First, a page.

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Gitmo defendants mostly low-level figures

June 8, 2018
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Osama bin Laden’s driver, who received only a five-year sentence, is not so different from the majority of the 265 prisoners at Guantanamo Bay: a low-level player without a proven record of terrorism. (MSNBC — 9 August, 2008)
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A military jury on Wednesday found a former driver for Osama bin Laden guilty on some counts but cleared him of others in the first Guantanamo war crimes trial. (MSNBC — 7 August, 2008)
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Osama bin Laden’s former driver offered the terrorist leader aid and protection that helped make 9/11 possible, prosecutors said Monday in closing arguments at the first Guantanamo war crimes trial. (MSNBC — 5 August, 2008)
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GUANTANAMO BAY, Cuba, Aug. 6 — A military jury on Wednesday found a former driver for Osama bin Laden guilty of supporting terrorism but not of conspiring in terrorist attacks, handing the Bush administration a partial victory in the first U.S. war crimes trial in a half a century. (Washington Post — 8 August, 2008)
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The military avoided a possible mistrial Tuesday in the first Guantanamo war crimes trial as prosecutors objected to instructions provided to jurors weighing the fate of Osama bin Laden’s former driver. (MSNBC — 6 August, 2008)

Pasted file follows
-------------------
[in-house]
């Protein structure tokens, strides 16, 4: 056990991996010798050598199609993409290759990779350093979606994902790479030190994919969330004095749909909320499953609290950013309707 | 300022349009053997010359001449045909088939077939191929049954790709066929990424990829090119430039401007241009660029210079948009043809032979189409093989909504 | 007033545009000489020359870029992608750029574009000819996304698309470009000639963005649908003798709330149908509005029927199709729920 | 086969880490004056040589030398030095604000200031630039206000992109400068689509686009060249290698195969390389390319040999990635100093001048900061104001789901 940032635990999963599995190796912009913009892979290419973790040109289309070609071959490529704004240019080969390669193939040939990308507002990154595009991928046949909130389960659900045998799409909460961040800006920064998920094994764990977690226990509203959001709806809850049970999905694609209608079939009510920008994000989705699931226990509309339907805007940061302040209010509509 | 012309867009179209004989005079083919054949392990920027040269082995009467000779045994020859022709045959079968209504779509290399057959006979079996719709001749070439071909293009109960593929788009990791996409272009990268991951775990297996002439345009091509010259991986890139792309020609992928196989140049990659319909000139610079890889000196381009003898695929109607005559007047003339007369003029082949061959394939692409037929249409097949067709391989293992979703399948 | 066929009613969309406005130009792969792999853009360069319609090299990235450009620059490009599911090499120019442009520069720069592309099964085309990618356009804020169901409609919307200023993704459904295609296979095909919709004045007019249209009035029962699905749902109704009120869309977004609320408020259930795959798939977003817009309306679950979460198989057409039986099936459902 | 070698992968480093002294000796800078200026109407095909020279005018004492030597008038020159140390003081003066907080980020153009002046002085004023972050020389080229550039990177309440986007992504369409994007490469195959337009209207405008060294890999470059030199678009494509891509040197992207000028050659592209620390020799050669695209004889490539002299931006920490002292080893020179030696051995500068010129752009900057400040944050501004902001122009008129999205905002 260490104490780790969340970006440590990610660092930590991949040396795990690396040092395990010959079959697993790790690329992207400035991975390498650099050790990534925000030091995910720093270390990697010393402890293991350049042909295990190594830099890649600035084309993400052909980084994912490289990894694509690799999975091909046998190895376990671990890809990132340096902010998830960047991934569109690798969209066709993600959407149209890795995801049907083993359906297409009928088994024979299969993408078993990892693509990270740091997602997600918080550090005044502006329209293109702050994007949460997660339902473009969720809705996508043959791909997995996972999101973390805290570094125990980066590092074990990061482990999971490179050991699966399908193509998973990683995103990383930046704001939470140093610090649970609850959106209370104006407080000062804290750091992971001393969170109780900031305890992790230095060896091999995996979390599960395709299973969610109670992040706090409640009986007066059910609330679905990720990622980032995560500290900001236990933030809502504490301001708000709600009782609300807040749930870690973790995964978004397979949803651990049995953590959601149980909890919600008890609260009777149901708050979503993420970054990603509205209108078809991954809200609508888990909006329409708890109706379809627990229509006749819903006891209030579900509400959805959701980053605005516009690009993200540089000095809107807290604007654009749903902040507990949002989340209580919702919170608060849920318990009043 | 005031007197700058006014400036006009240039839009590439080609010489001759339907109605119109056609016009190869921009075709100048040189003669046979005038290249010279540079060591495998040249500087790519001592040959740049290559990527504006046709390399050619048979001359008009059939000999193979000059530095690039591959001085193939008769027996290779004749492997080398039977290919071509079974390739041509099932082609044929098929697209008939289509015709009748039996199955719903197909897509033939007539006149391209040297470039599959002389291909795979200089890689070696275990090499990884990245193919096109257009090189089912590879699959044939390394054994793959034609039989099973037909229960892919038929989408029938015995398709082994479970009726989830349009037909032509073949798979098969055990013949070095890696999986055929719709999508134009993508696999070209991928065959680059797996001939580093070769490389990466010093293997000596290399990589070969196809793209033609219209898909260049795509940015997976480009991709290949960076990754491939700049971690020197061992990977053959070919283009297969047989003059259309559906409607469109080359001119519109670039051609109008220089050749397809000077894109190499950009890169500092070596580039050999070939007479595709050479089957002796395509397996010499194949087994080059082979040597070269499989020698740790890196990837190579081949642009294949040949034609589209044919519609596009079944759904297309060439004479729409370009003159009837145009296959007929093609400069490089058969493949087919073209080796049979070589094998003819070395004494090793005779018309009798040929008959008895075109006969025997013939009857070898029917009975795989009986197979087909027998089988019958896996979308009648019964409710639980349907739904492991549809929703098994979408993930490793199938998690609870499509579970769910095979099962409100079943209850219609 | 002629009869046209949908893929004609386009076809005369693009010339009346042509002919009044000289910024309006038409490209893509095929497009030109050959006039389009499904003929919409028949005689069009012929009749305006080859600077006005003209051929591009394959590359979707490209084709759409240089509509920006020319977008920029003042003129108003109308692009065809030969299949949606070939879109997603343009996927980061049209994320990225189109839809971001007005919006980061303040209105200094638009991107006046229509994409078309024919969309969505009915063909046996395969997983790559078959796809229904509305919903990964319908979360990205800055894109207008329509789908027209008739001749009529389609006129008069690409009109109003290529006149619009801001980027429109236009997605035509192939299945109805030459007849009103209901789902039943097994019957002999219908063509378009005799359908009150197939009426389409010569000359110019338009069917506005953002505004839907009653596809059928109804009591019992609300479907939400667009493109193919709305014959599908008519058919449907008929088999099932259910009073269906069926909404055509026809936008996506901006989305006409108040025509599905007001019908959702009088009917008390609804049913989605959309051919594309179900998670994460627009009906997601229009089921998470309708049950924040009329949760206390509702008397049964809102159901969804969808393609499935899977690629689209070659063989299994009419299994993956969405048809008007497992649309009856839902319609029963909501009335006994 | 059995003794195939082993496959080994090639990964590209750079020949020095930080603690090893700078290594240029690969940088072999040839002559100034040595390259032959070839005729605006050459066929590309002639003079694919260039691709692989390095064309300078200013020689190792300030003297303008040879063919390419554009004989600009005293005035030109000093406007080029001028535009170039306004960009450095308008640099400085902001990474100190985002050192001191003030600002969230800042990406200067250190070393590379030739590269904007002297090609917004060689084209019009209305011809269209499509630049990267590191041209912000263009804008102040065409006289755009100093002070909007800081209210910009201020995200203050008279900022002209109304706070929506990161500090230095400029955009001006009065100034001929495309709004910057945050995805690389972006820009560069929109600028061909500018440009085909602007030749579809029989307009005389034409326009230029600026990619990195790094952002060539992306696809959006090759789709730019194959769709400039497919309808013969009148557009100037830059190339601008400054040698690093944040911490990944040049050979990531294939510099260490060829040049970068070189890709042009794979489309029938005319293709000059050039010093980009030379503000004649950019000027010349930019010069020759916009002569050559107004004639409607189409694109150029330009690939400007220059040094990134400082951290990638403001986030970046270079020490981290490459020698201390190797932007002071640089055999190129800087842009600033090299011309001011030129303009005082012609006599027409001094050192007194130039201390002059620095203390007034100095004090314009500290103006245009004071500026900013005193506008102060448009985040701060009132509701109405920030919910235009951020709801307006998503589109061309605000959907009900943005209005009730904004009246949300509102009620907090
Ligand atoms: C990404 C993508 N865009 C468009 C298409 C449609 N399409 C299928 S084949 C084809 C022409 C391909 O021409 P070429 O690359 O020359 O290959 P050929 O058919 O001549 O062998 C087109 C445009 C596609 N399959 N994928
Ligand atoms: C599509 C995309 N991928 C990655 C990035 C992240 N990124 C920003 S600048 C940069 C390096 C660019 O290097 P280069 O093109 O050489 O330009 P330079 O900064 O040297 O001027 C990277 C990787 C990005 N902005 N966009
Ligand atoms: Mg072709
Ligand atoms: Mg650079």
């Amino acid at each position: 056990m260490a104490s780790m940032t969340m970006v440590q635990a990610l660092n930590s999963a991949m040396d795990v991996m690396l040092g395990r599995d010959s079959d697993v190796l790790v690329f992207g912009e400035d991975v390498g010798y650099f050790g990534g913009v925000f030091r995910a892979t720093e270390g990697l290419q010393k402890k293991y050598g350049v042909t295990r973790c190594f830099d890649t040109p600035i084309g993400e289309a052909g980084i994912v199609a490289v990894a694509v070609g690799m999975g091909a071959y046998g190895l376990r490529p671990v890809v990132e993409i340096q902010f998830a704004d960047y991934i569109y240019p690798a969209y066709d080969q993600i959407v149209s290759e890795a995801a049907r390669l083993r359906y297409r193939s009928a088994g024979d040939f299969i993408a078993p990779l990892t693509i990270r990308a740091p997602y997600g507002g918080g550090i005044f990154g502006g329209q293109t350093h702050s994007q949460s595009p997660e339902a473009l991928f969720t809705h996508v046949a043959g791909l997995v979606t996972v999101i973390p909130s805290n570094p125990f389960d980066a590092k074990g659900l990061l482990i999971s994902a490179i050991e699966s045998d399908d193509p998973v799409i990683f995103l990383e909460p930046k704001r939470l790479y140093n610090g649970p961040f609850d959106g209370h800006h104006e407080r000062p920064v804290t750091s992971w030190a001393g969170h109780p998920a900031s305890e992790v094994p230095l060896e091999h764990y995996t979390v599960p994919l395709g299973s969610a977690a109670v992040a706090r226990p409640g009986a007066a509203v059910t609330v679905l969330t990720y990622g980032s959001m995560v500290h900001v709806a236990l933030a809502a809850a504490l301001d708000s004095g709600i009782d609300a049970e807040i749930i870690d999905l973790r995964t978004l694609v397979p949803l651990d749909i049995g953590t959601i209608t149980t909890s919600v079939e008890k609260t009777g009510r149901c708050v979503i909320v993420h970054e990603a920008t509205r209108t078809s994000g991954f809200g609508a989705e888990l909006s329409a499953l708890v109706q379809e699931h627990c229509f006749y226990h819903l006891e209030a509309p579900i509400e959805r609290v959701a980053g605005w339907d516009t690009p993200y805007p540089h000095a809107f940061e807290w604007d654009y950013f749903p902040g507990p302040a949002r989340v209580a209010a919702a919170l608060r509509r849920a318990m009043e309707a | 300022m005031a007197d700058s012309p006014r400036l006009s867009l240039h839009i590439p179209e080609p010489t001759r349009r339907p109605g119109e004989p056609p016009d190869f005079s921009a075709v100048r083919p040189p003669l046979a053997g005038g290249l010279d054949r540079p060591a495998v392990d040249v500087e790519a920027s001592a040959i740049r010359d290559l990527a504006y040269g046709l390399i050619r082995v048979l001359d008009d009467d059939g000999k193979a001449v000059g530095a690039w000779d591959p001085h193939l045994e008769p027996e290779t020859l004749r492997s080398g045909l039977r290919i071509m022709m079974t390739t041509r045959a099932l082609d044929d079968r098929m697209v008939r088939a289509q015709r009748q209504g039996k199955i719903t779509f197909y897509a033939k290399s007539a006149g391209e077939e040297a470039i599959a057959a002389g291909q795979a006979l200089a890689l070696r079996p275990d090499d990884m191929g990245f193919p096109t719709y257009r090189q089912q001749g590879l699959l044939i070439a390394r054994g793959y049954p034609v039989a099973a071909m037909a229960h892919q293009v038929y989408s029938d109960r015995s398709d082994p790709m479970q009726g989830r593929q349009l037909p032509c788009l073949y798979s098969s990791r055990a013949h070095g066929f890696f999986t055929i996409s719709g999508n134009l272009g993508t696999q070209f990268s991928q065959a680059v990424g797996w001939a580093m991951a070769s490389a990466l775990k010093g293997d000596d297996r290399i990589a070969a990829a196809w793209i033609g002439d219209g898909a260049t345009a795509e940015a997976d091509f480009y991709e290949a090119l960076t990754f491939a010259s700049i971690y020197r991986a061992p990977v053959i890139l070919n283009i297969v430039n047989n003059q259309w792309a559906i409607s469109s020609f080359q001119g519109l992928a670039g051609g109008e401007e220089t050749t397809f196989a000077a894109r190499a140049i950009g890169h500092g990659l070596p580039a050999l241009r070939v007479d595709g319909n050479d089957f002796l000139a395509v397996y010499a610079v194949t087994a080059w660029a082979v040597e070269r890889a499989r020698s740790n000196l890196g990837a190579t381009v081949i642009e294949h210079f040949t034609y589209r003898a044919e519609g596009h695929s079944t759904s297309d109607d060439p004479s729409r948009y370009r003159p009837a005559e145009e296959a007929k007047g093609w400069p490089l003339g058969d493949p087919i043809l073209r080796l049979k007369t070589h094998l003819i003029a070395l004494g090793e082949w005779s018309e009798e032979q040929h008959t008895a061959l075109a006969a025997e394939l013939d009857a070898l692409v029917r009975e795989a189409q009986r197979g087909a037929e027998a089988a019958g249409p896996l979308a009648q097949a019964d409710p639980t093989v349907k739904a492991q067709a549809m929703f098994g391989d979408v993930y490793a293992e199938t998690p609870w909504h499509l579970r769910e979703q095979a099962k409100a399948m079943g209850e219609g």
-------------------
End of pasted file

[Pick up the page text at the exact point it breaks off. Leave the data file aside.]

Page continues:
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Salim Ahmed Hamdan was convicted of one war crime but acquitted of another charge, arguably more serious, in the first military trial at Guantnamo Bay. (New York Times — 7 August, 2008)
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Salim Ahmed Hamdan was convicted of a war crime but acquitted of a conspiracy charge in the first military commission trial at Guantnamo. (New York Times — 7 August, 2008)
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Prosecutors say Osama bin Laden’s driver was an al-Qaeda warrior who knew about terror attacks.

(Washington Post — 5 August, 2008)
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Secret evidence at the trial of Salim Hamdan, Osama bin Ladens driver, showed that Mr. Hamdan offered critical details to American forces, a defense lawyer said. (New York Times — 5 August, 2008)
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